Beside the yelling, cursing, racist propagating and abusive familial relating going-on year round, this family can claim my first best friend, my first video game football touchdown (on Atari 5200), and also my appreciation for Bob Uecker’s voice crackling Brewer’s play-by-play through AM airwaves, and not surprisingly my taste for fried smelt.
Back then the crank nets would come out once a year, cast off of the McKinley Marina pier, snagging multitudes of mid sized bait fish. My neighbors would bequeath a 5 gallon bucket or so of smelt upon my family every summer.
Those days of smelt fishing on Milwaukee’s corner of Lake Michigan left long ago. Not to be forgotten, recently I noticed smelt popping up again in Pick N’ Save and even Whole Foods’ fresh seafood sections.
Get Ready to Play
I got a call from an old college buddy of mine, with a ticket to Brewer’s opening day 2013? I hadn’t been since I wasn’t supposed to be there legally boozing… An idea formed instantaneously. Needing only the occasion, I thought craftily to myself, “let the commiserating of old times begin!”
Some Old Charcoals
It’s like all the days at the Park that came before and all the days that will come after, this year the atmosphere spits crisp gusts of pre-spring air down on thousands of revelers in the mid-morning pale sun. Bumpers hold brews and bags of chips, buns and what-have-you fixings for the tailgating, my party’s got a special guest.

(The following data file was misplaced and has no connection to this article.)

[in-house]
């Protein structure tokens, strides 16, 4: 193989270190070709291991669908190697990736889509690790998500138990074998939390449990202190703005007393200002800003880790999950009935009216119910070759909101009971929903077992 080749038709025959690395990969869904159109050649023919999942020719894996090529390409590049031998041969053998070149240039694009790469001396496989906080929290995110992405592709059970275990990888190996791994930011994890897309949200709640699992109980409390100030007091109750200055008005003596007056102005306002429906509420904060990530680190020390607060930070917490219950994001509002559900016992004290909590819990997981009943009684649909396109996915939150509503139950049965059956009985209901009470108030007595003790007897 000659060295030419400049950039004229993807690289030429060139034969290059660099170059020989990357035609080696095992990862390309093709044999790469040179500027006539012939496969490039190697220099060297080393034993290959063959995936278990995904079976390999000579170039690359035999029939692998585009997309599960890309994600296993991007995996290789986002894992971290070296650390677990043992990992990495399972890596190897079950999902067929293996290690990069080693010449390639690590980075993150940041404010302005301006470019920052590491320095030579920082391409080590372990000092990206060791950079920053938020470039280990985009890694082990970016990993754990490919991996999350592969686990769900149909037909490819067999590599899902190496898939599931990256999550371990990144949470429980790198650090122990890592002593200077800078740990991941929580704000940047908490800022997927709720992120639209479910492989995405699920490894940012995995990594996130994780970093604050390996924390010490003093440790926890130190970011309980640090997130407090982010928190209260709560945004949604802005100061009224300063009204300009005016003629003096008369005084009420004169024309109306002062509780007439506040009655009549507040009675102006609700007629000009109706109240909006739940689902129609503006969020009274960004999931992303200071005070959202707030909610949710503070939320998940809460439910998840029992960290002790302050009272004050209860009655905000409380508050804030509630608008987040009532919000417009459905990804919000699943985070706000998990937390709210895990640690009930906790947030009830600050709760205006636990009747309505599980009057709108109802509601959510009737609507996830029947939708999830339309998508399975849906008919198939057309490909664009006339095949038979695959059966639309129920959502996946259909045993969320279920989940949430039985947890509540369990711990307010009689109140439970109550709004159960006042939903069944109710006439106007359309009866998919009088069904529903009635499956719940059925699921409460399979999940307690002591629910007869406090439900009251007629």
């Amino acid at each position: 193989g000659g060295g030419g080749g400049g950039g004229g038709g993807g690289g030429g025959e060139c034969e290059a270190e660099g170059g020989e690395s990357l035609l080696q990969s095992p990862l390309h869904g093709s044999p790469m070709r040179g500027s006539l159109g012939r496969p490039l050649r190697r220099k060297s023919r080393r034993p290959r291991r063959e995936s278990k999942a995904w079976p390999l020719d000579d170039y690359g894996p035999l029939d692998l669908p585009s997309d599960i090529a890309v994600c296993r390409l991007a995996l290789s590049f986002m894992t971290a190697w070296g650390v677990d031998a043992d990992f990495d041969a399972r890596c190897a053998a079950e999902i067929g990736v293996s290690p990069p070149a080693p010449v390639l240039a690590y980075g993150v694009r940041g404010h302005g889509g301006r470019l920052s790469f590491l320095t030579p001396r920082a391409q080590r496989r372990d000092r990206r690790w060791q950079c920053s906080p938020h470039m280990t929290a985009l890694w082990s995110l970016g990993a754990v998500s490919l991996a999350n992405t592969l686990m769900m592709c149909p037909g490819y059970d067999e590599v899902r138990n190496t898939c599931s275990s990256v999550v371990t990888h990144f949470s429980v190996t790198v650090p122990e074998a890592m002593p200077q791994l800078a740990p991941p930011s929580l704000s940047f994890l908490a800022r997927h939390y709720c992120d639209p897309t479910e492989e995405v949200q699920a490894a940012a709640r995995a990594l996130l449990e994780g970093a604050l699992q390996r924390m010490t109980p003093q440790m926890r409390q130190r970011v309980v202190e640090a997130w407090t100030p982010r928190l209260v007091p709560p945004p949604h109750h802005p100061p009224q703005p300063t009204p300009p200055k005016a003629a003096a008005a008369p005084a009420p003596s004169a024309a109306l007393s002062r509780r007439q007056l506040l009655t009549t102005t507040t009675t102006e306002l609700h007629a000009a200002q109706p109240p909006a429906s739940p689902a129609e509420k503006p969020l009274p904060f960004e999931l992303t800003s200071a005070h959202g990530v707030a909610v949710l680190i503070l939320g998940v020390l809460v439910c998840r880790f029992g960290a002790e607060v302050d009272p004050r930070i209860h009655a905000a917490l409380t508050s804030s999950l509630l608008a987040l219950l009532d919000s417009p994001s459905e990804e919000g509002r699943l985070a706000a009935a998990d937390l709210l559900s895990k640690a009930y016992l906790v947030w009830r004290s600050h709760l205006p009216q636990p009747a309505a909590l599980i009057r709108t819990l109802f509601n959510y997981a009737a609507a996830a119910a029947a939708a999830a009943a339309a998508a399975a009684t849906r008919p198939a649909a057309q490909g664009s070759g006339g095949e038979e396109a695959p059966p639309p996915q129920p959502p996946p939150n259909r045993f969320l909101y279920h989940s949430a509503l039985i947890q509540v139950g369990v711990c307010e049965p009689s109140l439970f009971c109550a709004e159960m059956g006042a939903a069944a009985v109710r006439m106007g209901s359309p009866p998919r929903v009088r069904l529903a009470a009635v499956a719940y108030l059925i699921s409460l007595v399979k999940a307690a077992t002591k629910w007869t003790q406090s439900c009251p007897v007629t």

A hoard of headless smelt lay prone packed on top of each other, wrapped in a thin film of plastic and secured in stiff brown butcher shop wax paper. Unwrapped, they nonchalantly slide past each other looking for the nearest resistance to hold them from spilling everywhere.
Ten in the morning is too early for brats, and thats why these here smelt are here. Seasoned and ready the cast iron pan catches the match light flame, too hot for grill cooking, heating the oil to a boil. Old Bay’s and salt are already mixed in the cornmeal, waiting for the smelt to take a dip and shake. Prepped, the smelt go for a swim in the pan for a couple of minutes, out and ready to eat like fish french fries.
The commotion draws the attention of a few weathered tailgaters. They exclaim “Aw yeah, Smelt!” A new opening day tradition is born.
Opening Day Smelt Batter Recipe
Yellow Corn Meal (I use the Quaker round container. You may have to pour a little out to make shake room)
Old Bay’s Seasoning
Add to the Corn Meal
3 heaping Tbsp of Old Bay’s Seasoning
1 Tbsp of Table Salt
Shake to mix
Add 3-5 smelt at a time to the mix and shake to cover smelt
Drop in hot oil and fry for 2 1/2 to 3 minutes
Remove and let rest on a paper towel
If you heard a rumor that there was a giant coffee cup being hoisted atop a building you can confirm that just by heading east down I-794. The giant rooftop cup, a beacon to all wayward coffee drinkers, signifies you can now sip Stone Creek Coffee slowly at their shining new Factory Store on 5th and St. Paul.